- This pepper takes on a slightly sweet flavor once cooked, which is totally addicting
Tips for Salsa de Chile Pasilla
Don’t overcook the chiles
My number one tip for this salsa is to make sure that you don’t overcook the peppers! If you overcook the pepper, the salsa will take on a bitter taste. I highly recommend that you work with only 1 pepper at a time in the hot oil. You want the oil to sizzle slightly when you add the pepper. I use a spatula to push the pepper down into the oil for a few seconds and then flip to the other side and push down again. The pepper will start to puff and inflate. Remove the pepper after a few seconds in the oil.
The picture of the chiles below shows the difference between a cooked and uncooked version. The top chile in the picture has not been cooked. It is darker and flatter. The bottom chile has been cooked and has lightened slightly in color and has inflated.
If you accidentally overcook a chile, don’t worry. Just discard, select another one, and try again!
Look for “fresh” dried chiles
So, what do I mean when I say use a fresh, dried chile? You might be scratching your head a bit with this tip, so hear me out. The texture of dried chiles will change over time. The fresher the dried chile, the more pliable the texture and less brittle. The consistency should almost feel like a raisin, as in dehydrated, but not brittle. If possible, look for dried chiles that are dehydrated, but still soft and pliable. These chiles are fresher and will make a better overall salsa.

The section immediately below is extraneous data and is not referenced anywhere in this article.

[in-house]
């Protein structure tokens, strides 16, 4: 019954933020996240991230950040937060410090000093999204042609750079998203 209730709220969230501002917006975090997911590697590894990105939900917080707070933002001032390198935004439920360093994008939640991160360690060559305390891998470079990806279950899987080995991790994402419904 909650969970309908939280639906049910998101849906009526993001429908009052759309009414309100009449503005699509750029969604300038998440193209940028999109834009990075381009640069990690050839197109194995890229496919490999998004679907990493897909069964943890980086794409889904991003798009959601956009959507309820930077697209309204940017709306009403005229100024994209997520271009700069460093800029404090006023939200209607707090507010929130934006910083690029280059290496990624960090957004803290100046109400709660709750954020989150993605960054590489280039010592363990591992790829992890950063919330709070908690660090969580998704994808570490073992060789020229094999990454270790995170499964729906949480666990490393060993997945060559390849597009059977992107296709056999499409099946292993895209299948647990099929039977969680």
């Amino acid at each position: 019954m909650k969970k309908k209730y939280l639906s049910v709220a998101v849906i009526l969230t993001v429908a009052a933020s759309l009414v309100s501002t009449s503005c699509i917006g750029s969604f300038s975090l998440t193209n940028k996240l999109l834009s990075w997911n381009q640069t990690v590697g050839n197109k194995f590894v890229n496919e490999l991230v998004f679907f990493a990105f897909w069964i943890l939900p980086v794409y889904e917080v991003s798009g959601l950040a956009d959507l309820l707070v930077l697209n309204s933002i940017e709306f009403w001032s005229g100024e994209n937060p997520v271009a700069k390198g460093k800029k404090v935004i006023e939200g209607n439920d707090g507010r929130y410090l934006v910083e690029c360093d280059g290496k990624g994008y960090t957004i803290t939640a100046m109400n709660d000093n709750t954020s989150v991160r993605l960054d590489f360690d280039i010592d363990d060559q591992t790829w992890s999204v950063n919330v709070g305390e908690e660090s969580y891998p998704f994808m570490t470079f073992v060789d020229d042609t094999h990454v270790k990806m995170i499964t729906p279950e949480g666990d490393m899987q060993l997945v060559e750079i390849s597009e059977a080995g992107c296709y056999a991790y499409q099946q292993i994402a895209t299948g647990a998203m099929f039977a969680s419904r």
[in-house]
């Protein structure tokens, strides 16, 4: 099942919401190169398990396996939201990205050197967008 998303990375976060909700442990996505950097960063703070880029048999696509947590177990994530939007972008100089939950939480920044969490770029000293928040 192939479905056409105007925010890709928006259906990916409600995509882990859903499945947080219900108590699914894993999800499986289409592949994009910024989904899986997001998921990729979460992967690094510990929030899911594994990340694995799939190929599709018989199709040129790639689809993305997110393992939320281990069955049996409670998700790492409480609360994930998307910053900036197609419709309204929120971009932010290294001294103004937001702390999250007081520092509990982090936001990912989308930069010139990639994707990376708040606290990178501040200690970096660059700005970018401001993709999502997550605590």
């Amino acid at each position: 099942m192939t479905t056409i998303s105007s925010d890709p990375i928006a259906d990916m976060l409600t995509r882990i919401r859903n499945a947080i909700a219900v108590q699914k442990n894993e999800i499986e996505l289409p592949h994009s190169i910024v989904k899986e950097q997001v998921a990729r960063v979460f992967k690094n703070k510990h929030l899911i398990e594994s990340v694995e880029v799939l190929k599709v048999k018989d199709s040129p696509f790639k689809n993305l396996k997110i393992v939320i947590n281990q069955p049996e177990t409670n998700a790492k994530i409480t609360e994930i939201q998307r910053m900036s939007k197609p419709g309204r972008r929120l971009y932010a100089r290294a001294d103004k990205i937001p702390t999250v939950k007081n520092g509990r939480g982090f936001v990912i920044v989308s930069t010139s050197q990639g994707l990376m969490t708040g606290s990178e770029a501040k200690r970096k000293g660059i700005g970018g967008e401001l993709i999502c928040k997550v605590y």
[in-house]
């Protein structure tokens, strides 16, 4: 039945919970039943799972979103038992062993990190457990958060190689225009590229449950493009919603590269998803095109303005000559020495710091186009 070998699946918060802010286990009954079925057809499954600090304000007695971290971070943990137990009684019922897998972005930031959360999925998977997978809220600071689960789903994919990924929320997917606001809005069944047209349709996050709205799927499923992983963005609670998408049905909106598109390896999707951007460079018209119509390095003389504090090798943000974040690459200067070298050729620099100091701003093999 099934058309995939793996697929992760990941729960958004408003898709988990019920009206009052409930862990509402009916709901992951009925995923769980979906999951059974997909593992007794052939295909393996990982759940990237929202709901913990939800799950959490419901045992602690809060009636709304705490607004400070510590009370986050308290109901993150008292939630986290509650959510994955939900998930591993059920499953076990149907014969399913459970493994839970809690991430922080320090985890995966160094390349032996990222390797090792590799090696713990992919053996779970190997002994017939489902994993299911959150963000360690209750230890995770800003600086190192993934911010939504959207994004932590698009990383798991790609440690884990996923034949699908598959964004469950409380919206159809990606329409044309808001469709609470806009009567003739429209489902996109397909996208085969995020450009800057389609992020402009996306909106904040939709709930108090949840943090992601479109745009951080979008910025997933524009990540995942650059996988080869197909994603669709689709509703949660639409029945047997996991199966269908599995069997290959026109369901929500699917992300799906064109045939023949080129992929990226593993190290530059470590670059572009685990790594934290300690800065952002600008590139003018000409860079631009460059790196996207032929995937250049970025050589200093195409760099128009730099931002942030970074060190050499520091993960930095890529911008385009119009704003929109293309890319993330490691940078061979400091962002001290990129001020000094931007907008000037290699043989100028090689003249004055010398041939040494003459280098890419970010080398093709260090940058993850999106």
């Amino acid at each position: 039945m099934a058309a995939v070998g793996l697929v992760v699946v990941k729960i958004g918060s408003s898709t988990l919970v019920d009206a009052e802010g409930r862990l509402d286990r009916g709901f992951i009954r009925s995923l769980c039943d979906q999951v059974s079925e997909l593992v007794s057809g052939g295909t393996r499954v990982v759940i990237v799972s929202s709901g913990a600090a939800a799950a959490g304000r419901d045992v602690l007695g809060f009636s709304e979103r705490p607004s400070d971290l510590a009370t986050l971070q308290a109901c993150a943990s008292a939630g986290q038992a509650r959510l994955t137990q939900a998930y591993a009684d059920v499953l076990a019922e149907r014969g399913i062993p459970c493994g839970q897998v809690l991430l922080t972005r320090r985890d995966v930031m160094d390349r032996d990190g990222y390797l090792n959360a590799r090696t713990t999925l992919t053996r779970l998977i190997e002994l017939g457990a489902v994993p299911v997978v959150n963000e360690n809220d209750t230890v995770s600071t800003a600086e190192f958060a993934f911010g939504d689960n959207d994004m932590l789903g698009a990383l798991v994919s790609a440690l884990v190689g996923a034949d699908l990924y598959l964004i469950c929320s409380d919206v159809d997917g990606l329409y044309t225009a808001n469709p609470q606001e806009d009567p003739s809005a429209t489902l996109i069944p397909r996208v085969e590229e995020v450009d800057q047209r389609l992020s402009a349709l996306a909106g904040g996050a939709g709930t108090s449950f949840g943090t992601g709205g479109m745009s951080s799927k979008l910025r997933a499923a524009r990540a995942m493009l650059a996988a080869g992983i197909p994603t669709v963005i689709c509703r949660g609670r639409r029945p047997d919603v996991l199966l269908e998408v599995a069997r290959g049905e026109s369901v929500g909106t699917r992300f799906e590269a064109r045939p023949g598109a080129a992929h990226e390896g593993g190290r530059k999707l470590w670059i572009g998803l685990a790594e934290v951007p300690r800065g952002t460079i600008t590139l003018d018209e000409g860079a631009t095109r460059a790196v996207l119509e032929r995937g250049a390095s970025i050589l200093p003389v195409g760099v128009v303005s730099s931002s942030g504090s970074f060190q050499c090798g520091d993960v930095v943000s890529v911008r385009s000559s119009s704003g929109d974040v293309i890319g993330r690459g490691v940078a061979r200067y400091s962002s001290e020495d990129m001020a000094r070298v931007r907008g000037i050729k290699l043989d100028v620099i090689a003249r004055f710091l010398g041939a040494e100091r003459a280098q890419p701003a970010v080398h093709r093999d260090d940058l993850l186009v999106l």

Use a mild tasting oil
I use different oils for different applications in my kitchen. My standbys are safflower, olive, peanut, and sesame. I love sesame and peanut oil for Asian food and olive oil for dressing and Italian food. But for this salsa, I like to use a mild or tasteless oil so that the flavor of the chiles and the garlic shine through. Also, since part of the preparation includes frying the chiles and garlic, I like to use an oil that will hold up to high heat. I typically use safflower oil for this salsa, but corn, canola, or vegetable would work as well.
I hope you enjoy this salsa! Let me know what you used it for in the comments!
Salsa de Chile Pasilla
This is the number 1 salsa that I get asked to make for carne asadas! Salsa de Chile Pasilla is fast, simple and absolutely addicting!
5 from 1 vote
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Cook Time 5 minutes mins
Servings 1 cup
- 1 cup vegetable oil, divided I use safflower
- 2-3 cloves garlic
- 65 grams chile pasilla, stems removed about 2.2 ounces
- Salt to taste
Heat 1/4 cup of oil in a non-stick skillet over medium heat
Once the oil is hot, fry the garlic, moving often, until they just begin to turn golden, about 20-30 seconds
Remove the garlic from the oil and place in the blender
Next, fry the chiles, one at a time, pressing down with a spatula until they just begin to change color and inflate slightly, about 5-10 seconds per side. Put the fried chiles in the blender and repeat this step for all remaining chiles.
Add any remaining oil from the skillet to the blender and allow it to cool slightly
Add salt. I start with 1/2 tsp and add more if necessary.
Begin blending the mixture, slowly streaming oil into the blender while the blender is running. Blend until the mixture is mostly smooth, with no large chunks of chile or garlic remaining. The final mixture should be thick and oily. More liquidy than a paste, but not watery.
Check for salt and adjust if necessary
Keyword Authentic, Fast, gluten-free, Vegan